Twomey’s research is interdisciplinary between the fields of history, art history, archaeology, and religious studies of the early Middle Ages. Her work focuses on the cultural and religious meaning of objects and places. At St. Lawrence, she teaches introductory courses on European studies that emphasize hands-on learning about physical and digital medieval objects.
Associate Professor and Chair of Geology Alexander K. Stewart published a paper with Dr. Trent Hubbard '94, Riley Whitney '20, Oscar Wilkerson '20, and Anabella Kowalski of Ryerson University titled “Resolving a One-Year Ecesis Interval for Alaska Paper Birch: Dating a Rockfall Event, Wishbone Hill, Southcentral Alaska.” In the work, they dated a rockfall event at Wishbone Hill, just outside of Palmer, Alaska. A key finding from this work is resolving a 1-year ecesis interval (the amount of time it takes for a landscape to stabilize and allow the growth of a particular organism) for Alaskan Birch trees. Until this work, the shortest ecesis for birch was three to four years. Their research is a first step in understanding landscape change and stability at a very popular summer recreational site outside of Anchorage, Alaska.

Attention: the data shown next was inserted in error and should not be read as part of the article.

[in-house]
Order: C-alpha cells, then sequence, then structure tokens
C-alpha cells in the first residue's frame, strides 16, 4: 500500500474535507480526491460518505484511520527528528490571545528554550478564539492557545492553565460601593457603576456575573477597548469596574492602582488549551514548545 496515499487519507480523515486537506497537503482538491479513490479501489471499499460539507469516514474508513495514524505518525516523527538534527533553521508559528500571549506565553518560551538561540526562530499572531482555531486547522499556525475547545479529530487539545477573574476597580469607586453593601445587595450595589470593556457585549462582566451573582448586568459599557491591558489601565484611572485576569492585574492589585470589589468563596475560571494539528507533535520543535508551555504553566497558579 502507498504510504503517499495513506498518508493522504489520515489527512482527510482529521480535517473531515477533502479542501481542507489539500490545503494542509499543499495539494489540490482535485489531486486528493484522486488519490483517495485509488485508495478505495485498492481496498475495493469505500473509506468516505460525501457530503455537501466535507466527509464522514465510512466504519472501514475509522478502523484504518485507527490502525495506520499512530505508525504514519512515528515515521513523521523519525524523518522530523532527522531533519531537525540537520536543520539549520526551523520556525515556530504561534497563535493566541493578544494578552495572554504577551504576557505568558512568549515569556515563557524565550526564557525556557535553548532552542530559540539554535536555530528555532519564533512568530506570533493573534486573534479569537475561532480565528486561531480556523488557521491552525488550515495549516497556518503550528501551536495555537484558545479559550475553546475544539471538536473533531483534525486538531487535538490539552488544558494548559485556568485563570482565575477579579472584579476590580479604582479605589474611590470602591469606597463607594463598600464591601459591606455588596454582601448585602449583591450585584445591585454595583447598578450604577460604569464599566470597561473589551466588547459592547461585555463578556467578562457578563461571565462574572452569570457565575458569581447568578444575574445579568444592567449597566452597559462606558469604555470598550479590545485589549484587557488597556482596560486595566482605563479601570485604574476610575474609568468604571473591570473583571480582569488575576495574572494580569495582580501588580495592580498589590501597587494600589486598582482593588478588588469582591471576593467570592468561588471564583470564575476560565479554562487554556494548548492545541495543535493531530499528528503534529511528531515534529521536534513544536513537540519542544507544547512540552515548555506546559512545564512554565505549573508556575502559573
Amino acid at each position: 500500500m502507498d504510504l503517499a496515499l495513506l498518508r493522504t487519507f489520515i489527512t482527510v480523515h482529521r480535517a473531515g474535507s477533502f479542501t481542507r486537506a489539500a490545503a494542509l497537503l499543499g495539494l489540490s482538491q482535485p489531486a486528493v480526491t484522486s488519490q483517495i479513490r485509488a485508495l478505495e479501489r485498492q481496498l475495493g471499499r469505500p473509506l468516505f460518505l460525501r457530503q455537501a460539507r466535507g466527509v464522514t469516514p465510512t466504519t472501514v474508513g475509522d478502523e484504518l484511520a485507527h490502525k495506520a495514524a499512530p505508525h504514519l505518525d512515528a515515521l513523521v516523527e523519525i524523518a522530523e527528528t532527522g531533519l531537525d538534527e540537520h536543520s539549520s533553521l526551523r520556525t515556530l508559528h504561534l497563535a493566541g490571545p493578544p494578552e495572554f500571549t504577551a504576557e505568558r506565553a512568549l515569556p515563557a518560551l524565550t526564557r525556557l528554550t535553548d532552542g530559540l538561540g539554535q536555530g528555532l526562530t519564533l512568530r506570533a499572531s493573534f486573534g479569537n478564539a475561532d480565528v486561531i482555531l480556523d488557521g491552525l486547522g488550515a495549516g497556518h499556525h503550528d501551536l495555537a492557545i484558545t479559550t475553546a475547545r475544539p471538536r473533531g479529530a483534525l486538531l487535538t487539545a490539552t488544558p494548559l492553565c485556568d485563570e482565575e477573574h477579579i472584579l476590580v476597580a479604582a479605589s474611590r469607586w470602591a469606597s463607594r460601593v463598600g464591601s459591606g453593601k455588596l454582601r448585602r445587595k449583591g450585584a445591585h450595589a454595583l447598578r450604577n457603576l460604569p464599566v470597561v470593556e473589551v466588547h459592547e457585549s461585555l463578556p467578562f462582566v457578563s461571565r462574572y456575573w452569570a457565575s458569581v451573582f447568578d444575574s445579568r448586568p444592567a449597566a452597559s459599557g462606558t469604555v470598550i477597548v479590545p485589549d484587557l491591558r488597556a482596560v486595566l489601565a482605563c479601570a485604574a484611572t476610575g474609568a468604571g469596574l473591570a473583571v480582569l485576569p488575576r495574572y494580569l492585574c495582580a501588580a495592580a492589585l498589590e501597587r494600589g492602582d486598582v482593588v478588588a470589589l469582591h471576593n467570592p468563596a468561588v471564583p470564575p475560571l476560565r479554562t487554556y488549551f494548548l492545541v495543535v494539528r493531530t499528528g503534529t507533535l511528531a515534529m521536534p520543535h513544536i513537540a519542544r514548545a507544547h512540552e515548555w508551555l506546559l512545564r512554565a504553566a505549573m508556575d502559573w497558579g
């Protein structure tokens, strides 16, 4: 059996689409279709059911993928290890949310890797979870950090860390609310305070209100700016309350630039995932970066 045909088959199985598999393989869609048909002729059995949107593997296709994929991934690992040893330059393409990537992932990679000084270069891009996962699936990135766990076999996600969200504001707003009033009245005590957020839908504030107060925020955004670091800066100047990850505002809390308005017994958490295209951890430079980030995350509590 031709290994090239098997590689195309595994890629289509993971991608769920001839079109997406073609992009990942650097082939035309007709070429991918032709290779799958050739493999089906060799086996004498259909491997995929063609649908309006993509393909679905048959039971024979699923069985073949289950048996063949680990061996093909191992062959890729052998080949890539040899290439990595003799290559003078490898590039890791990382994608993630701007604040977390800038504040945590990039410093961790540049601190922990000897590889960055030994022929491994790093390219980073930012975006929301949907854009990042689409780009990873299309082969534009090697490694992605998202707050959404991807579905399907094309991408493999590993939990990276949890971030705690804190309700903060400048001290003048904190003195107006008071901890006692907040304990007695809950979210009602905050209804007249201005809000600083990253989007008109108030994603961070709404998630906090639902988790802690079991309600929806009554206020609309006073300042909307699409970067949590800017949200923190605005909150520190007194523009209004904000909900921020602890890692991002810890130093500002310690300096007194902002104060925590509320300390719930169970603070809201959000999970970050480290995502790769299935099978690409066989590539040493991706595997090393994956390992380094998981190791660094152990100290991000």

Stewart’s research covers all aspects of surface geology. He has worked with students on numerous geologic research projects such as dating rockfall events in Alaska, leaf-wax work in the Adirondacks, glacier-lake sediments in the High Andes, and the impact of geomorphology on the Battle of Sackets Harbor. Stewart is retired from the U.S. Army and is a veteran of the Cold War and three foreign wars.
St. Lawrence’s Faculty Focus is a regular roundup that features noteworthy faculty news. Submit news for an upcoming edition.